For four days after she tested positive for COVID-19, Aaryana Malcolm, an inmate at the federal women's prison in Waseca, grew increasingly ill, vomiting and coughing up blood.
Other inmates had to help her use the bathroom and shower. Medical staff told her to take Tylenol. Eventually she was rushed by ambulance to a hospital where she was put on a ventilator.
Her account and the stories of 11 other inmates coping with the consequences of COVID-19 that spread rapidly through the low security Waseca facility are laid out in more than 300 pages of documents filed in a lawsuit this month by the American Civil Liberties Union (ACLU) of Minnesota.
"A staggering 70% of inmates — approximately 450 women — have contracted the virus in less than three months" at the Waseca prison, the ACLU said in a court filing.
Lawyers for the prisoners are seeking a temporary restraining order that would include the release or home confinement of all inmates age 50 and older with specified medical conditions and as an alternative, implementation of social distancing, quarantine and other measures. The suit also challenges the arbitrariness of the Bureau of Prison's compassionate release polices.
The lawsuit also alleges that prison officials failed to properly quarantine infected inmates, provide enough personal protective equipment or require staff to wear it, and that some sick inmates were required to sleep on wet floors.
"Even now they ignore the risks of infection, re-infection, and death by regularly busing-in new inmates," the ACLU alleges.
The ACLU names as defendants, Mistelle Starr, the warden at the Waseca facility and Michael Carvajal, the director of the Federal Bureau of Prisons.
Anne Cummins, public information officer at the prison, said Starr would not comment and referred a reporter to the Bureau of Prisons in Washington, D.C.
"We do not comment on matters that are the subject of pending legal proceedings, which include FCI Waseca's response to COVID-19," Justin Long, a spokesman for the bureau, said in an e-mail. He referred a reporter to a department website on the virus, which reads: "The Bureau of Prisons is carefully monitoring the spread of the COVID-19 virus. As with any type of emergency situation, we carefully assess how to best ensure the safety of staff, inmates and the public."
The ACLU paints a picture of neglect and mistreatment at the Waseca facility that have led experts brought in by the ACLU to conclude in court-filed affidavits there was a systemic failure at the prison which allowed the disease to spread. Infected new inmate arrivals from an Oklahoma jail spread the disease to inmates in Waseca. Prison staff moved from wings with infected inmates, to inmates who had tested negative, without tight safety protocols, contributing to the spread.
"The Bureau of Prisons [at Waseca] has severely mishandled the pandemic and is putting these medically-vulnerable individuals at grave risk," wrote Dr. Mark David Sullivan, a critical care physician and executive medical director of his department at the Swedish Medical Center in Seattle. He submitted an affidavit after reviewing inmate affidavits.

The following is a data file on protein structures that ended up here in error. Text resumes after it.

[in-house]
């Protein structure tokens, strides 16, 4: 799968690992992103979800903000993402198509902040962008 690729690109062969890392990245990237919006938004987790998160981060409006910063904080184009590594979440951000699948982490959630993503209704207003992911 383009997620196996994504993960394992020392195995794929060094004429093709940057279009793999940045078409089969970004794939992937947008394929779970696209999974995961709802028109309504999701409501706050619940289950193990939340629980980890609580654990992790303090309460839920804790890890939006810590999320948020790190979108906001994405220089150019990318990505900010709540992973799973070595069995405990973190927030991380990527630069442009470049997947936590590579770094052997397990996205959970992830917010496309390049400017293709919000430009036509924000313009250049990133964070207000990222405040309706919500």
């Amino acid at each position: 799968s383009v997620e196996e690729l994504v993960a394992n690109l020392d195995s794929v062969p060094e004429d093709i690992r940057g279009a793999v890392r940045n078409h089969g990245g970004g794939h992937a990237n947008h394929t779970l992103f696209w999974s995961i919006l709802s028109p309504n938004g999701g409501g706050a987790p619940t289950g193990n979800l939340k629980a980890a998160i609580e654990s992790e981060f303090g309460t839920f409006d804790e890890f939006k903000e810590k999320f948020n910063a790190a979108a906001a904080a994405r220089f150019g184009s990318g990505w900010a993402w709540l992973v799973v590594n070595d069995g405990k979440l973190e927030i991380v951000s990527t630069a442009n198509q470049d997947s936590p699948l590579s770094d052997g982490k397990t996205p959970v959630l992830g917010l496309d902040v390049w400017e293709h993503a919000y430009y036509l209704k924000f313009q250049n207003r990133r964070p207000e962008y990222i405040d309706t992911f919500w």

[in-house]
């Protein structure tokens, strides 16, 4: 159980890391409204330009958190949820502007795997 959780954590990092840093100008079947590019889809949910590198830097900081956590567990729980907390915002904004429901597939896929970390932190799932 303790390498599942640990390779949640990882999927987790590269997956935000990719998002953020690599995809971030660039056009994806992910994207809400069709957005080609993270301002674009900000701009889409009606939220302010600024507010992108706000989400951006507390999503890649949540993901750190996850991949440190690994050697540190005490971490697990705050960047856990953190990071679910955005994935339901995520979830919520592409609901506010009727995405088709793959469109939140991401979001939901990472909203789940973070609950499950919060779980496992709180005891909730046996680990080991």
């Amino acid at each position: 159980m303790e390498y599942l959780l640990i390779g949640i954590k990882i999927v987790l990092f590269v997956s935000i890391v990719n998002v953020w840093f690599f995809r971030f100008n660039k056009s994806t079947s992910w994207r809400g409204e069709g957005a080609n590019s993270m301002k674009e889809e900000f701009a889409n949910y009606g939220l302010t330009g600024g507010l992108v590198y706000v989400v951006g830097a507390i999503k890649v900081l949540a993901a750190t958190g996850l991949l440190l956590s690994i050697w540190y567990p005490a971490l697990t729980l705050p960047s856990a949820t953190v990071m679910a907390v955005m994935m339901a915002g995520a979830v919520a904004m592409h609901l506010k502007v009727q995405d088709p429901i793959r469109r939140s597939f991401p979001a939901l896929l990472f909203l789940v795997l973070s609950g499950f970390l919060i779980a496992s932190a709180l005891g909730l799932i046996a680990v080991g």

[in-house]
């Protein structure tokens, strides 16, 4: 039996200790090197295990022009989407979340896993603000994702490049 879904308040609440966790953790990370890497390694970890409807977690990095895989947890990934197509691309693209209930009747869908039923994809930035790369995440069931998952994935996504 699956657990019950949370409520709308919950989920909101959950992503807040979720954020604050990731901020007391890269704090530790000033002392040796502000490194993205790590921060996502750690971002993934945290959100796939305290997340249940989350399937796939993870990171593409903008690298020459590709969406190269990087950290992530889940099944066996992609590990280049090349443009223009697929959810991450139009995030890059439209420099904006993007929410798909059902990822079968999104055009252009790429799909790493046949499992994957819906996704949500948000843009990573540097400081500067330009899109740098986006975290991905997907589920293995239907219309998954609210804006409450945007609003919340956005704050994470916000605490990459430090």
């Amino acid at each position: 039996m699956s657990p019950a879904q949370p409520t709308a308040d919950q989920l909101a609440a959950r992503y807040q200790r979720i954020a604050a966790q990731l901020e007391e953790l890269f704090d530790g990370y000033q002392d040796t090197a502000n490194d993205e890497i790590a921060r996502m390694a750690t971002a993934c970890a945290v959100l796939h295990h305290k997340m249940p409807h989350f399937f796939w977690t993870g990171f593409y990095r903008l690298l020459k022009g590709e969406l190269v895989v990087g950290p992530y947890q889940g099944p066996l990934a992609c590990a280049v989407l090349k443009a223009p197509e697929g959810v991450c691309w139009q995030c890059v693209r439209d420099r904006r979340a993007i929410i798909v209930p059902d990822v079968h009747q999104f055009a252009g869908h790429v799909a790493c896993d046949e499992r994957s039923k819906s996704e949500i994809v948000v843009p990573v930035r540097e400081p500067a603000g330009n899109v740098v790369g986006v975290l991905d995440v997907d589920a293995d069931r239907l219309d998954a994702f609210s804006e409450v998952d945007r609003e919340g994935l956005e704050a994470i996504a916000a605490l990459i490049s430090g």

"The ACLU is demanding that [the prison] live up to its responsibility to care for the inmates who are committed there," said Isabella Nascimento, a staff attorney with the ACLU who described the conditions as "horrific."
Malcolm, who is in the fourth year of a 15-year sentence for a drug conviction, was taken to the Mayo Clinic Hospital in Mankato, where she said a doctor told her, "My friend, I have to paralyze you and put you on a ventilator or you are going to die."
After 10 days, she was returned to the prison where she said she was so weak, she could not climb into bed and had to sleep on a mat on the floor. She said she is still sick, according to her affidavit.
The ACLU says in the suit that COVID-19 spread like "wildfire" through the prison.
"It felt like zombieland," inmate Carrie Casarez, 50, said in one affidavit. Casarez, who is serving 13 years on a drug conviction. She became infected with COVID-19 and was transferred to a unit with other infected inmates in mid-September.
Lavell Williams, 46, who is serving a 23-year prison sentence for a drug conviction, tested positive for COVID-19 on Aug. 31.
She said she was moved to a hospital wing where "inmates were packed in like sardines." Williams said she became so sick she could not climb into her own bed, which was in the top bunk, and had to sleep on the concrete floor. She kept asking for the blood pressure medication prescribed to her, but never received it.
"I only got a breathing treatment at night, and I had to do it in a little room that was cluttered with medical supplies and other things and had puddles on the floor," she wrote. "It was disgusting and not clean."
Williams said the prison's health services recommended she be released to home confinement and the warden approved, but a "super committee" of the Bureau of Prisons vetoed her release because of safety concerns, despite the fact that she has no violent crime convictions.
Many of the prisoners who contracted COVID were placed in a section of the prison normally used for punishment, and were treated as such, the suit says. They were put in dilapidated cold, concrete cells, required to wear uniforms worn only by prisoners who are being disciplined, were not allowed to have their own possessions with them or have access to phones to communicate with their families about their condition.
"A significant consequence of the [Waseca prison's] use of a disciplinary mechanism as an isolation unit is that it discourages reporting of symptoms, allowing the virus additional time to spread among the population before detection," Sullivan wrote.
A hearing on the motion for the temporary restraining order is scheduled Jan 6 before U.S. Judge Magistrate Leo Brisbois. Judge Michael Davis is assigned to the case.
Randy Furst • 612-673-4224